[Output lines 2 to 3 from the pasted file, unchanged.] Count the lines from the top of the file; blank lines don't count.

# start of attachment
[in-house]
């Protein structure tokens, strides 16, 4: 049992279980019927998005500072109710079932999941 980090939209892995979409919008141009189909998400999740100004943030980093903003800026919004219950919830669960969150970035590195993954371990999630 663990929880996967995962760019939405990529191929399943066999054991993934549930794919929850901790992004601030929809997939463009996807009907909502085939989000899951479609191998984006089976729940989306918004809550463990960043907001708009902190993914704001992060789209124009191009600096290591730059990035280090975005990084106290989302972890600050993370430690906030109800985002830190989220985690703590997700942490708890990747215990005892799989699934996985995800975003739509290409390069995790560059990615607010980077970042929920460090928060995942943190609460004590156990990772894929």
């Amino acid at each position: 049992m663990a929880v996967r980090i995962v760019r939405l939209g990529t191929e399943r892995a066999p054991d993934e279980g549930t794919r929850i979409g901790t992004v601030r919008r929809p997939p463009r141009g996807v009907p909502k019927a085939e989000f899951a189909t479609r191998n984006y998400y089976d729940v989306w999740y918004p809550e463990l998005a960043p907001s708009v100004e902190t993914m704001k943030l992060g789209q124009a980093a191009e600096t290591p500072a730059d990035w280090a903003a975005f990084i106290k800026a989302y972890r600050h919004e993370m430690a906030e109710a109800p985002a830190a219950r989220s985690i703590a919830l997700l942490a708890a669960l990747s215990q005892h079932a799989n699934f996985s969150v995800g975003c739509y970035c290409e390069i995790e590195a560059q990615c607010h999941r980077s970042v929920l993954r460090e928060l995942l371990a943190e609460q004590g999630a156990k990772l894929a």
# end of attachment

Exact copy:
């Protein structure tokens, strides 16, 4: 049992279980019927998005500072109710079932999941 980090939209892995979409919008141009189909998400999740100004943030980093903003800026919004219950919830669960969150970035590195993954371990999630 663990929880996967995962760019939405990529191929399943066999054991993934549930794919929850901790992004601030929809997939463009996807009907909502085939989000899951479609191998984006089976729940989306918004809550463990960043907001708009902190993914704001992060789209124009191009600096290591730059990035280090975005990084106290989302972890600050993370430690906030109800985002830190989220985690703590997700942490708890990747215990005892799989699934996985995800975003739509290409390069995790560059990615607010980077970042929920460090928060995942943190609460004590156990990772894929």
């Amino acid at each position: 049992m663990a929880v996967r980090i995962v760019r939405l939209g990529t191929e399943r892995a066999p054991d993934e279980g549930t794919r929850i979409g901790t992004v601030r919008r929809p997939p463009r141009g996807v009907p909502k019927a085939e989000f899951a189909t479609r191998n984006y998400y089976d729940v989306w999740y918004p809550e463990l998005a960043p907001s708009v100004e902190t993914m704001k943030l992060g789209q124009a980093a191009e600096t290591p500072a730059d990035w280090a903003a975005f990084i106290k800026a989302y972890r600050h919004e993370m430690a906030e109710a109800p985002a830190a219950r989220s985690i703590a919830l997700l942490a708890a669960l990747s215990q005892h079932a799989n699934f996985s969150v995800g975003c739509y970035c290409e390069i995790e590195a560059q990615c607010h999941r980077s970042v929920l993954r460090e928060l995942l371990a943190e609460q004590g999630a156990k990772l894929a």